[Tolkien was Catholic, not Anglican. So the extent to which his works are part of the “treasure to be shared,” referenced in Anglicanorum coetibus is debatable. Tolkien was, however, so deeply read in English literature and spirituality that he certainly represents the deepest roots of English spirituality in general (which is, I think, part of what the selectors of readings for this novena want to provide). As for intentionally seeking liturgical celebrations presided over by “snuffling or gabbling” priests, etc., I have my doubts as to whether this is an exercise I would recommend. It was and is easy enough simply to find oneself in such circumstances—in which case the opportunity to grow in charity abounds—without having to seek them out.]
Out of the darkness of my life, so much frustrated, I put before you the one great thing to love on earth: the Blessed Sacrament… There you will find romance, glory, honour, fidelity, and the true way of all your loves on earth, and more than that: Death. By the divine paradox, that which ends life, and demands the surrender of all, and yet by the taste – or foretaste – of which alone can what you seek in your earthly relationships (love, faithfulness, joy) be maintained, or take on that complexion of reality, of eternal endurance, which every man’s heart desires.
The only cure for sagging or fainting faith is Communion. Though always itself, perfect and complete and inviolate, the Blessed Sacrament does not operate completely and once for all in any of us. Like the act of Faith it must be continuous and grow by exercise. Frequency is of the highest effect. Seven times a week is more nourishing than seven times at intervals.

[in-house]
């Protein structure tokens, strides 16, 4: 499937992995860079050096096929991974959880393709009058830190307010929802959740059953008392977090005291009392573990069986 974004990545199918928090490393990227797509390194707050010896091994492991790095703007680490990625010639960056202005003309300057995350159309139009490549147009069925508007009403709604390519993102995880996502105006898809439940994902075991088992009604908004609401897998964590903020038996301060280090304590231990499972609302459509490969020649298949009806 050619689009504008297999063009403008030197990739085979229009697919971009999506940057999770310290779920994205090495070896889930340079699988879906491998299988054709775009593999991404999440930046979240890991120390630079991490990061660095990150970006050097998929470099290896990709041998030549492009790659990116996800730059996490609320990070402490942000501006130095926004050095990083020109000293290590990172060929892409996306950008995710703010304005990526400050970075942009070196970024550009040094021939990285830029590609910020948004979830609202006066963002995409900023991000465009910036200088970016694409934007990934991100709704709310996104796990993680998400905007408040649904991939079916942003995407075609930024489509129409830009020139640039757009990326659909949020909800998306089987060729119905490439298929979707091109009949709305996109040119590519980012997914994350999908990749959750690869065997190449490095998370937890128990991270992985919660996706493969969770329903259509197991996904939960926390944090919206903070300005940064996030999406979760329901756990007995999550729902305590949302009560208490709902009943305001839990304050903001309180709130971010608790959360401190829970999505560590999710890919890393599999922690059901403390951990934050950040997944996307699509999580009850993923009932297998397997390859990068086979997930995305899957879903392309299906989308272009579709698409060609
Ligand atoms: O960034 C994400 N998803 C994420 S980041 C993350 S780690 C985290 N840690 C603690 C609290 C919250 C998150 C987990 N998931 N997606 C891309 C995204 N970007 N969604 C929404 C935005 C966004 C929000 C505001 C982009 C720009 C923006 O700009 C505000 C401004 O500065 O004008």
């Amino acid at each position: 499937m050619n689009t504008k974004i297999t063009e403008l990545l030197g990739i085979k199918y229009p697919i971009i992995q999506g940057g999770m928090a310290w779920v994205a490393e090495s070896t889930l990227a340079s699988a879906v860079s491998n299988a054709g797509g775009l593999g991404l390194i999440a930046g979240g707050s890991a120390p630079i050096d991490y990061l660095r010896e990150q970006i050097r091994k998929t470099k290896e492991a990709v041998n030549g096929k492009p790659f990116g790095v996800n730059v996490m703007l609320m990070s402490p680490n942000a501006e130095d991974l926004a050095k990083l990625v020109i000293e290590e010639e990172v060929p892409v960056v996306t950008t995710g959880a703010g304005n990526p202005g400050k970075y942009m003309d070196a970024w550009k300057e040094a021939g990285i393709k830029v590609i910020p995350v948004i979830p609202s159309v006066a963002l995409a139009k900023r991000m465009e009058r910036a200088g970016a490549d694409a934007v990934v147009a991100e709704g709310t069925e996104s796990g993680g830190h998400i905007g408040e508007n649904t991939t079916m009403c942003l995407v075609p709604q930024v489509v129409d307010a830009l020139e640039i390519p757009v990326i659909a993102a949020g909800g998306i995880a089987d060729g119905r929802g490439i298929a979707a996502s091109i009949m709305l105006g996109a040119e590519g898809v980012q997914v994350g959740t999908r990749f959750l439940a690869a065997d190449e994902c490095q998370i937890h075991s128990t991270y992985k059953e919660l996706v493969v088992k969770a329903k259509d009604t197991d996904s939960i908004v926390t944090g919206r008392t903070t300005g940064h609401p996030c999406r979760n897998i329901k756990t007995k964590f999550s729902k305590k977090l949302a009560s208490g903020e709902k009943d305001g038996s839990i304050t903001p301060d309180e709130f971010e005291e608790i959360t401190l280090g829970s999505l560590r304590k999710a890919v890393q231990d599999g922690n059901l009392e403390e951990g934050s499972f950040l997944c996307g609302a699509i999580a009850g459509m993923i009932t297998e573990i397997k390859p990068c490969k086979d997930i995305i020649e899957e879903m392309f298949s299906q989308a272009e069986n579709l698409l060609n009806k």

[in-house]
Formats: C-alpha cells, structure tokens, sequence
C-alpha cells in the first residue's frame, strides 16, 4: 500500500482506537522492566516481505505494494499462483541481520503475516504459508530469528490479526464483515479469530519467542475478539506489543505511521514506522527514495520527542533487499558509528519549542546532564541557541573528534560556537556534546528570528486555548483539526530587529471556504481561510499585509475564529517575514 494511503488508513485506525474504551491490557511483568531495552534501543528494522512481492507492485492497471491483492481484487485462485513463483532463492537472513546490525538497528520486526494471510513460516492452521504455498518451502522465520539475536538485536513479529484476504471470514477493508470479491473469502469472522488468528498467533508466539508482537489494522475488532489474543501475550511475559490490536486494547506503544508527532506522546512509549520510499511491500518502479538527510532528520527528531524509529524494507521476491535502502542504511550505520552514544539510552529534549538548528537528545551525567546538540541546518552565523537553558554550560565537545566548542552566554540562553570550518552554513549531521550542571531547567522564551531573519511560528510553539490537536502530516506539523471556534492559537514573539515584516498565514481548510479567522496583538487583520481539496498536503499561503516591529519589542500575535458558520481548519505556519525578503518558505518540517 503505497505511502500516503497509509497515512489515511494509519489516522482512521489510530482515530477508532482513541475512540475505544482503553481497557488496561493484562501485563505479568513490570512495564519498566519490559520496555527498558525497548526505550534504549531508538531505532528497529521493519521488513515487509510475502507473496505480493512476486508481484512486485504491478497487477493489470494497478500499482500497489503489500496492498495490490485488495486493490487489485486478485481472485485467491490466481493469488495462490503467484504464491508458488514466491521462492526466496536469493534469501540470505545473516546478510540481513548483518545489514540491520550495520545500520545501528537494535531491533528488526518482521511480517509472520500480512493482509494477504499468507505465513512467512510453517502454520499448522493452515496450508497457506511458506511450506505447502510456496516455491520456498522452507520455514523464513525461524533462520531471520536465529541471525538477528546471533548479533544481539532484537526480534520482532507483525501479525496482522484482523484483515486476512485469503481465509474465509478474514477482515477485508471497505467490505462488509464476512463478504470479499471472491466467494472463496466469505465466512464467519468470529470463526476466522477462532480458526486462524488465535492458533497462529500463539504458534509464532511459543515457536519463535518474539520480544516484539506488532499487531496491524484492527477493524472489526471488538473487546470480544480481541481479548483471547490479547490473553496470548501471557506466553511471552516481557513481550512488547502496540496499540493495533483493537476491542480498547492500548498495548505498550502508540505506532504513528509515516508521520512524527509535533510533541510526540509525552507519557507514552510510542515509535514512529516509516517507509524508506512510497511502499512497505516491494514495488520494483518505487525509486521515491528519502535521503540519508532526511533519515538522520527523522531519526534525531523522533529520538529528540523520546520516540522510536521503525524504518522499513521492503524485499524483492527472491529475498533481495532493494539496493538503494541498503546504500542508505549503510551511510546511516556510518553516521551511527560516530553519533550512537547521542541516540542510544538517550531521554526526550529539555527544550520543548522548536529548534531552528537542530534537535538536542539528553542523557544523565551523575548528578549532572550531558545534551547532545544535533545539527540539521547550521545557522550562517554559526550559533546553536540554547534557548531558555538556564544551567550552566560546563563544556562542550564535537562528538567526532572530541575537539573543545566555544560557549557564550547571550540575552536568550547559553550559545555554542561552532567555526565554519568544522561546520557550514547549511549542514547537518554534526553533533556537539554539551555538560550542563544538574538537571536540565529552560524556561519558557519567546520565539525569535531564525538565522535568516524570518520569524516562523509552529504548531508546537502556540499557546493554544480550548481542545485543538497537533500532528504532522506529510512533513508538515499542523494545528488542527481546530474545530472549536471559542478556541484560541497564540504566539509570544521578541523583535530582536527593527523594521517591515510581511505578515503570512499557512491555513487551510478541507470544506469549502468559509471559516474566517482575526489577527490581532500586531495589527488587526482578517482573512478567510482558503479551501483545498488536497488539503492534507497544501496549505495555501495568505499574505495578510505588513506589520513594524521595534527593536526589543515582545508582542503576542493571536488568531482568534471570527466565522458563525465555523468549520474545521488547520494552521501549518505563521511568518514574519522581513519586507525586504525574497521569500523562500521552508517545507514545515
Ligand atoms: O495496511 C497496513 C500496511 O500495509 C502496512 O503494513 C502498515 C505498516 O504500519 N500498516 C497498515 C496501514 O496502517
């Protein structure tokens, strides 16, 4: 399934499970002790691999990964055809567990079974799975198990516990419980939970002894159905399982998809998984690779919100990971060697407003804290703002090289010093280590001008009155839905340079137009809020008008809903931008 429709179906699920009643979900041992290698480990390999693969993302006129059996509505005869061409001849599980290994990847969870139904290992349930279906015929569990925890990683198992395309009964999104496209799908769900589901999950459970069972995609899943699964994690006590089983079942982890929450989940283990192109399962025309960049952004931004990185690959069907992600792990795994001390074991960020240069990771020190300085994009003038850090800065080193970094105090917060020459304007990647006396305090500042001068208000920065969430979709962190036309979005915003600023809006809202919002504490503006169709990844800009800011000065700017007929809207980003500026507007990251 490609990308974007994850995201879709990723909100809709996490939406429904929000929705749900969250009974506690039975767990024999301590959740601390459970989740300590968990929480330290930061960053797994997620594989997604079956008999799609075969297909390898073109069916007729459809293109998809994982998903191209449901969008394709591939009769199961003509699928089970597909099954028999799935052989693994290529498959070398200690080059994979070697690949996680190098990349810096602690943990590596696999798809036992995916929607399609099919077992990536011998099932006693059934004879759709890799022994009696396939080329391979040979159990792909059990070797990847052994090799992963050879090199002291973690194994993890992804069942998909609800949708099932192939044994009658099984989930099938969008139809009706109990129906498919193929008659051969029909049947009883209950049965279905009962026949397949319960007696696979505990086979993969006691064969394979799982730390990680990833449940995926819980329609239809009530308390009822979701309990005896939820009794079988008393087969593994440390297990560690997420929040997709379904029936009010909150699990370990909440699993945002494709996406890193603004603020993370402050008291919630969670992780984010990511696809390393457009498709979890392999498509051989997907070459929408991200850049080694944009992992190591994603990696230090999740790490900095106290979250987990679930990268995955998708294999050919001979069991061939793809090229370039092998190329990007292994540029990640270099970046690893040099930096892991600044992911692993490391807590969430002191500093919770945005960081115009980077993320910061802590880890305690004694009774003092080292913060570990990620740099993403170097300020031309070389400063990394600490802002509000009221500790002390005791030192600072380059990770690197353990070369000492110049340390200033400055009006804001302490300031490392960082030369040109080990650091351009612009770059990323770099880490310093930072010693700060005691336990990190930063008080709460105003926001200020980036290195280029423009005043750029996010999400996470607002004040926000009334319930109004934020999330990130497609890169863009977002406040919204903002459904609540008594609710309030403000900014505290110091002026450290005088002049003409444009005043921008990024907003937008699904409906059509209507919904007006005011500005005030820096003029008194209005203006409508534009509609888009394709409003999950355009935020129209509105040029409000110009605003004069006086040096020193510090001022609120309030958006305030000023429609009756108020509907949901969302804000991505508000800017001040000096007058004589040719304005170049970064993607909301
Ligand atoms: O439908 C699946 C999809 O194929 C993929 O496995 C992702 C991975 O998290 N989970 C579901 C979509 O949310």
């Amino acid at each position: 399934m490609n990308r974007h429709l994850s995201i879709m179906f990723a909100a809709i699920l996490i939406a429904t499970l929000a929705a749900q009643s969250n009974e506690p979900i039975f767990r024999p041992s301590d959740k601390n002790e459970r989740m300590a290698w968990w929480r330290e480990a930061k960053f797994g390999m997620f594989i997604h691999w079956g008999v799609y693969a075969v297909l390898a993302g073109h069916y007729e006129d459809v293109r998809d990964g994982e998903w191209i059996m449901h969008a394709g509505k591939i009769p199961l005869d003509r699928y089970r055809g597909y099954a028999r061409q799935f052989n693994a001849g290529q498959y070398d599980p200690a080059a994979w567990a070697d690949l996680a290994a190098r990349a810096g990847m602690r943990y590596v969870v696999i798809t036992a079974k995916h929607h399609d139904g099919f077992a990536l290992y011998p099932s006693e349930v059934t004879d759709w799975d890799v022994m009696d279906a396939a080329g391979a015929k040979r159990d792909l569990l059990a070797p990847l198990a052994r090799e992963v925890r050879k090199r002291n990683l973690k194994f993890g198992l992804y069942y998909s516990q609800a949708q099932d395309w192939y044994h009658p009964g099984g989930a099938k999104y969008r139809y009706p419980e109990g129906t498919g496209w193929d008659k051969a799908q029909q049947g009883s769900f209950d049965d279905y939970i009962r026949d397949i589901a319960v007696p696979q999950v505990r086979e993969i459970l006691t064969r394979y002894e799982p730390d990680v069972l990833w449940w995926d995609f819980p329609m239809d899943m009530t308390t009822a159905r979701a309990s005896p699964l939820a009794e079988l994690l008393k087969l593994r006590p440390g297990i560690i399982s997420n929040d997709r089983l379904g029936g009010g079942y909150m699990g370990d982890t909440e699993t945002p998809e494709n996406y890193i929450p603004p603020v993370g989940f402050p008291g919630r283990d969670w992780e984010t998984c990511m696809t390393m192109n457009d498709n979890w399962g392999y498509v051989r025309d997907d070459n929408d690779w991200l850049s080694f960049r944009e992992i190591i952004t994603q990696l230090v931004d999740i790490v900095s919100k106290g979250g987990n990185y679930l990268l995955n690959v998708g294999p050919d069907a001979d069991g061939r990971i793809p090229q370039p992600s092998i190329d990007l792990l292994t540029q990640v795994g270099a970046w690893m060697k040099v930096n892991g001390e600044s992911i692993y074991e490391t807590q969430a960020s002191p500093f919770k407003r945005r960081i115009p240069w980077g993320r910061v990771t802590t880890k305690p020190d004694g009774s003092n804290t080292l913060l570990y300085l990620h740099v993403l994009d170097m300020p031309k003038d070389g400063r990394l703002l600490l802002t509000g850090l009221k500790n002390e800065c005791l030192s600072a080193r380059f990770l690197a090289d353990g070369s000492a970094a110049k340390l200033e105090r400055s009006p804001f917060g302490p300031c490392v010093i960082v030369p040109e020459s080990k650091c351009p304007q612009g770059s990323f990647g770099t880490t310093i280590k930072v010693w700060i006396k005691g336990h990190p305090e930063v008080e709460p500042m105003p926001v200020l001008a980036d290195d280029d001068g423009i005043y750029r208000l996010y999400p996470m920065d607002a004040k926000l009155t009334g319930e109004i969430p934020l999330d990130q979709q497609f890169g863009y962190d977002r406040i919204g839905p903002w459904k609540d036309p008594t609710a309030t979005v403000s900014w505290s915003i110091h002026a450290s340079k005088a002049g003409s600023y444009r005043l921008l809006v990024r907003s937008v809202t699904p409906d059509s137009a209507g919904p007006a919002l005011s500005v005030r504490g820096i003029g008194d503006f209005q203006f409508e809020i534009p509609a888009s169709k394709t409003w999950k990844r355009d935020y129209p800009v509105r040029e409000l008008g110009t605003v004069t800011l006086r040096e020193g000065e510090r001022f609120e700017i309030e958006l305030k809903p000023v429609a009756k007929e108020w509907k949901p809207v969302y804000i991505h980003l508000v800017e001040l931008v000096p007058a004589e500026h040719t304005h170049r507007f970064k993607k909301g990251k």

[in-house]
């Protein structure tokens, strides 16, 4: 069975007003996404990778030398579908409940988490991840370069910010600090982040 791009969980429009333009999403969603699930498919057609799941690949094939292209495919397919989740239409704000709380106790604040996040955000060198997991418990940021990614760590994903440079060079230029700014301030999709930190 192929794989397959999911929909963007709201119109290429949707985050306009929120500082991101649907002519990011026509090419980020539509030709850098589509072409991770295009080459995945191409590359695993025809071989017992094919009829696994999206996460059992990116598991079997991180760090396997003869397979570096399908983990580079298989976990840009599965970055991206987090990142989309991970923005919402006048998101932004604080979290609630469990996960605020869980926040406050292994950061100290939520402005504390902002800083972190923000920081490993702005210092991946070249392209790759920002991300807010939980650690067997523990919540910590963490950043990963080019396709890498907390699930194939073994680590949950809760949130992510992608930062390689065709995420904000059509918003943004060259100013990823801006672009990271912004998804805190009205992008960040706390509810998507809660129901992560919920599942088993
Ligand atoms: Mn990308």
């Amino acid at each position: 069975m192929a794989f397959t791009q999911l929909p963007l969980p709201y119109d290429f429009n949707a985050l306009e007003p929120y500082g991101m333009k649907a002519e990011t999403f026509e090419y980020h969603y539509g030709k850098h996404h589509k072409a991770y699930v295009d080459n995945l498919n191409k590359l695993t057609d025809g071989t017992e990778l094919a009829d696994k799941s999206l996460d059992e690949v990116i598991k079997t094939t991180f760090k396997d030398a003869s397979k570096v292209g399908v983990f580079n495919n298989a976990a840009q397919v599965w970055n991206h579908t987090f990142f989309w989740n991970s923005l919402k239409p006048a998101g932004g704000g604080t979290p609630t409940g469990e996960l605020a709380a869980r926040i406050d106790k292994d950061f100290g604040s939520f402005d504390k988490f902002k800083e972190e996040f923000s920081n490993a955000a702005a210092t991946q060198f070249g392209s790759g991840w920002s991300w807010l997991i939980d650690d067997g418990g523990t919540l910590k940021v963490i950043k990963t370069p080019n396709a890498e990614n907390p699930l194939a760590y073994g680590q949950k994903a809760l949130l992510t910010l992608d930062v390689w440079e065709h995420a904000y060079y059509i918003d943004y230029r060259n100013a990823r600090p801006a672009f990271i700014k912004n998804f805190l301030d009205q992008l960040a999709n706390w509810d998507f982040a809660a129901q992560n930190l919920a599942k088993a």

Also I can recommend this as an exercise (alas! only too easy to find opportunity for): make your communion in circumstances that affront your taste. Choose a snuffling or gabbling priest or a proud and vulgar friar; and a church full of the usual bourgeois crowd, ill-behaved children – from those who yell to those products of Catholic schools who the moment the tabernacle is opened sit back and yawn – open necked and dirty youths, women in trousers and often with hair both unkempt and uncovered. Go to communion with them (and pray for them). It will be just the same (or better than that) as a mass said beautifully by a visibly holy man, and shared by a few devout and decorous people. It could not be worse than the mess of the feeding of the Five Thousand – after which our Lord propounded the feeding that was to come.
J R R Tolkien (1892 – 1973) letter to his sons English writer, poet, philologist, and university professor
O God, make the door of this church wide enough to receive all who need human love and fellowship, and a heavenly Father’s care;
and narrow enough to shut out all envy, pride and hate.
Make its threshold smooth enough to be no stumbling block to children, nor to straying feet,
but rugged enough to turn back the tempter’s power:
make it a gateway to thine eternal kingdom. Amen.
Thomas Ken (1637–1711) English cleric who was considered the most eminent of the English non-juring bishops, and one of the fathers of modern English hymnology
[The image is from the Abingdon Apocalypse, 13th century]